Saturday, 11 April 2015



I like to think of Philip the deacon as being the patron of hitchhikers! I used to do quite a bit of that as a Dominican student. Very often I would get into discussions about the faith, with the lorry and car drivers who gave me a lift. That’s what happened when Philip hitched a lift from the Ethiopian officer. He was reading what seems to have been the Suffering Servant poems of the prophet Isaiah. Since the Ethiopian couldn’t understand them he asked Philip to explain them. He showed that the
Scriptures foretold the saving death and resurrection of our Lord Jesus Christ.

In doing so Philip repeated what the risen Lord had done as He explained to the disciples on the road to Emmaus that the Scriptures prophesied His death and resurrection. In writing the 2nd volume of his Gospel, the Acts of the Apostles,
St. Luke wanted us to realise that the risen Lord did not abandon us when He ascended into heaven. Now He accompanies us on our journey through life, and this is suggested by His accompanying the disciples on the road to Emmaus. On that journey we meet Jesus in the Scriptures, which are not just a written text, but the Word of God Himself speaking to our minds and hearts. 
As they reflected on their conversation on the road to Emmaus the disciples exclaimed, "Were not our hearts burning within us while he was talking to us on the road, while he was opening the scriptures to us?" The Ethiopian had a parallel experience as Philip explained the Scriptures to him. Jesus continues to speak to us through the Scriptures, the teaching of the Church and in our prayers.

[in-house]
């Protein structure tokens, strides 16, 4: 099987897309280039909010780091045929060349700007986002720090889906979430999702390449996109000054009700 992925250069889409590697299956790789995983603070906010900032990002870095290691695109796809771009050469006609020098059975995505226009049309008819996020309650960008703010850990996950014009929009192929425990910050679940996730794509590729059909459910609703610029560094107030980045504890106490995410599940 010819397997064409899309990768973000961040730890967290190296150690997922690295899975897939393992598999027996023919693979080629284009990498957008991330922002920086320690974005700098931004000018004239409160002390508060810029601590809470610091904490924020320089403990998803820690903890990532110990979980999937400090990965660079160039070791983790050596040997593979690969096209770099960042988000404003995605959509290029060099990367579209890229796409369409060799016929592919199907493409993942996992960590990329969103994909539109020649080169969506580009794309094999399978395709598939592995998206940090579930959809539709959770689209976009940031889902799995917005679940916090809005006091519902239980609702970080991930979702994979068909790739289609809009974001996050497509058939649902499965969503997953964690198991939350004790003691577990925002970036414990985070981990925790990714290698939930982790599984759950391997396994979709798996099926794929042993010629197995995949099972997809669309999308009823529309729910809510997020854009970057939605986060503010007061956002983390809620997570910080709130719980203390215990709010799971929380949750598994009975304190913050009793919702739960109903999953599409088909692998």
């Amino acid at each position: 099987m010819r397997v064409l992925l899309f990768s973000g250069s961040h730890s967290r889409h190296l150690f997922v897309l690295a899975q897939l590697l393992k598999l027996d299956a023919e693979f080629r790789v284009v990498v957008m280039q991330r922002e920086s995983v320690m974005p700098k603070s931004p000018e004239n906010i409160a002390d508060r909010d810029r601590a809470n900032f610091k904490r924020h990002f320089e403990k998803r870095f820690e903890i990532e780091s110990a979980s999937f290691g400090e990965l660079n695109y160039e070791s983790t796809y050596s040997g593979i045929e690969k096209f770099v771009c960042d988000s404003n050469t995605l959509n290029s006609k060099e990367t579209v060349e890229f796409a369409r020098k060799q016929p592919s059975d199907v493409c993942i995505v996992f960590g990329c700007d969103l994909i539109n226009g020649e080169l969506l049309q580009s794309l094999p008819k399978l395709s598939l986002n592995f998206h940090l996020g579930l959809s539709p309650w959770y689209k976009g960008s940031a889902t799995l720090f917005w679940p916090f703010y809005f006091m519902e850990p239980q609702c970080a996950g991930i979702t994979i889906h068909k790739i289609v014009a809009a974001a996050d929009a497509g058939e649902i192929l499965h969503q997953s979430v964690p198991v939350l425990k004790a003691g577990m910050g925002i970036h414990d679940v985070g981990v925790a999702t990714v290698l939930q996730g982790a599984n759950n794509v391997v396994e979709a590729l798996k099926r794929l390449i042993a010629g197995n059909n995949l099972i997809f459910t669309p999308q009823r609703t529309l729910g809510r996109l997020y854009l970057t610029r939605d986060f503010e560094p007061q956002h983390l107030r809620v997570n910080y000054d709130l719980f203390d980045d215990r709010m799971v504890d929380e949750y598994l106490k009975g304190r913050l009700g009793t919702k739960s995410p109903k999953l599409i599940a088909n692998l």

There’s another important parallel between the risen Lord walking with the disciples and Philip -representing the Church -when he hitched a lift. Both episodes conclude with a reference to a sacrament. The road to Emmaus concluded with Jesus sharing a meal with the two disciples. They immediately recognised Him in the Breaking of the Bread. That was the way the early Church referred to the Eucharist. So, here Luke is reassuring us that our crucified and risen Lord is now present among us in the Mass. This incident is paralleled by the Ethiopian asking to be baptised.  
So, in different ways the risen Lord is still with us, even though we can’t see or touch Him. But we do need the sensitivity of faith to realise that He’s with us as we journey through life. Otherwise we could miss Him!
Isidore Clarke O.P.



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